According to Isa-casinos.com, industry experts are unfazed at the Santo and Sanfilippo departures and the prospect of downsizing at Harrah's in general. "It's normal, any acquisition of that type, that some of the senior executives do leave," said Los Angeles-based stock analyst Saul Leonard. Nor did he think the resignations would impact Harrah's stock. "Assuming they get licensed, the stock'll be at 90, when it's acquired. The stock is not being traded now for its unknown potential, so I don't see what effect (the resignations) could have," he concluded.
According to Gaming Today, Harrah's was ramping up "a streamlining plan at the corporate level that is expected to trim perhaps several hundred million in administrative expenses." A Business Press source stated that as many as 5,000 positions could be trimmed, particularly in construction, marketing and information technology, but not on the gaming floor. "I know of no cuts to those areas," said Harrah's spokesman Alberto Lopez.
There are concerns about planned Harrah's expansion and construction projects in the face of the buyout, including a major initiative involving Las Vegas Strip properties, where Harrah's has acquired approximately 350 acres of prime real estate. A planned construction project in Biloxi was placed on hold last year, but Mayor A.J. Holloway is confident in Harrah's continued dedication to the project. "I certainly hope so," he added, noting that "The market's here. Harrah's knows that. They're still buying property today. That's what their real estate agent told me."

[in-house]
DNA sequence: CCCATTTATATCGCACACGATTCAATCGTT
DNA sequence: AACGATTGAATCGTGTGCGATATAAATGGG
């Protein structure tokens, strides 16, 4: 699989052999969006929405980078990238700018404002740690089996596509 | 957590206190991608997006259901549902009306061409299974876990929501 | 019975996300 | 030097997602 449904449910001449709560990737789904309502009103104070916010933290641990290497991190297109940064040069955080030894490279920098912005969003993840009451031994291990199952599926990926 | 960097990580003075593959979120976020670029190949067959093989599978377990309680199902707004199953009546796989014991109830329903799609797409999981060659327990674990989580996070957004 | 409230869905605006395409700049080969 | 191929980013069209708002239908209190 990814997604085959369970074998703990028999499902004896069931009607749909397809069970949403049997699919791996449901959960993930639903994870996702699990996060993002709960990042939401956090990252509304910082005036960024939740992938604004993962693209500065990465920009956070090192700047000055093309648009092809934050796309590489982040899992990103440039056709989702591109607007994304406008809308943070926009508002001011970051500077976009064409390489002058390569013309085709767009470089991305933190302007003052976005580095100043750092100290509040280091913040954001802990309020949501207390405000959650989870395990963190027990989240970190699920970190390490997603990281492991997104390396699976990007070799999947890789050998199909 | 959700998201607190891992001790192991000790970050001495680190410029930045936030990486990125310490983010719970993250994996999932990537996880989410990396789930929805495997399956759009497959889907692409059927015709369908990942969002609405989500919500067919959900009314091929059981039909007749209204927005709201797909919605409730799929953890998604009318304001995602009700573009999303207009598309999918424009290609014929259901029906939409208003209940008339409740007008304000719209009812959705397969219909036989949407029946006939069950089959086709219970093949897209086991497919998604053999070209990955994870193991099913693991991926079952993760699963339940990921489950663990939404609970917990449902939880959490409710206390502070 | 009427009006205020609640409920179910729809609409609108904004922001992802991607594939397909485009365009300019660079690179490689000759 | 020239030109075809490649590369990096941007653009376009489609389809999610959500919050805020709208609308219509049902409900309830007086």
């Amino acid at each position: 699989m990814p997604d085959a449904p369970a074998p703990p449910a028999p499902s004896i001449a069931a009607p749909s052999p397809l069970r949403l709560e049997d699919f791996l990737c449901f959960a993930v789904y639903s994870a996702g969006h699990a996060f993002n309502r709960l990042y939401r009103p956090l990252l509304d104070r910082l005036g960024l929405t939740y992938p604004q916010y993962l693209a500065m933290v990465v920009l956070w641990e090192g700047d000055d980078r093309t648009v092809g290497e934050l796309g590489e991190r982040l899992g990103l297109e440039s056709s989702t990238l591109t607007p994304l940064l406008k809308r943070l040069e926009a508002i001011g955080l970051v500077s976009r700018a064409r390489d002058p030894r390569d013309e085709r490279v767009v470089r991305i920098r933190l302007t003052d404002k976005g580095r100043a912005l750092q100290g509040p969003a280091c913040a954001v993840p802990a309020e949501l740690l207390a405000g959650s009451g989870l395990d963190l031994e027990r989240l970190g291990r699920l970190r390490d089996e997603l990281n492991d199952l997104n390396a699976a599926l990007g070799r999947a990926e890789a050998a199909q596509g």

A potential casino project in nearby Jackson County has some market speculators concerned, as the proposed Choctaw casino would sit along the I-110 highway, directly ahead of Biloxi along its main feeder highway. Holloway describes the potential effect on Biloxi as "devastating." The mayor estimates that 75% of Biloxi's drive-in business comes via I-110.
In other Harrah's news, at the December annual meeting of the American Gaming Association (AGA), the AGA board of directors elected Gary Loveman, chairman, president and CEO of Harrah's Entertainment, Inc., to serve as chairman of the AGA. "Gary is one of the most vocal and persuasive advocates for the continued normalization of our industry, and his forward-looking approach will serve the AGA well, said Frank J. Fahrenkopf, Jr., president and CEO of the AGA.
The AGA is the lobbying organization for land-based casinos in the US, and sponsors the Global Gaming Expo trade show each year. The AGA also attempts to serve as the gaming industry's information clearinghouse, providing the public, the media and legislators timely, accurate gaming industry data.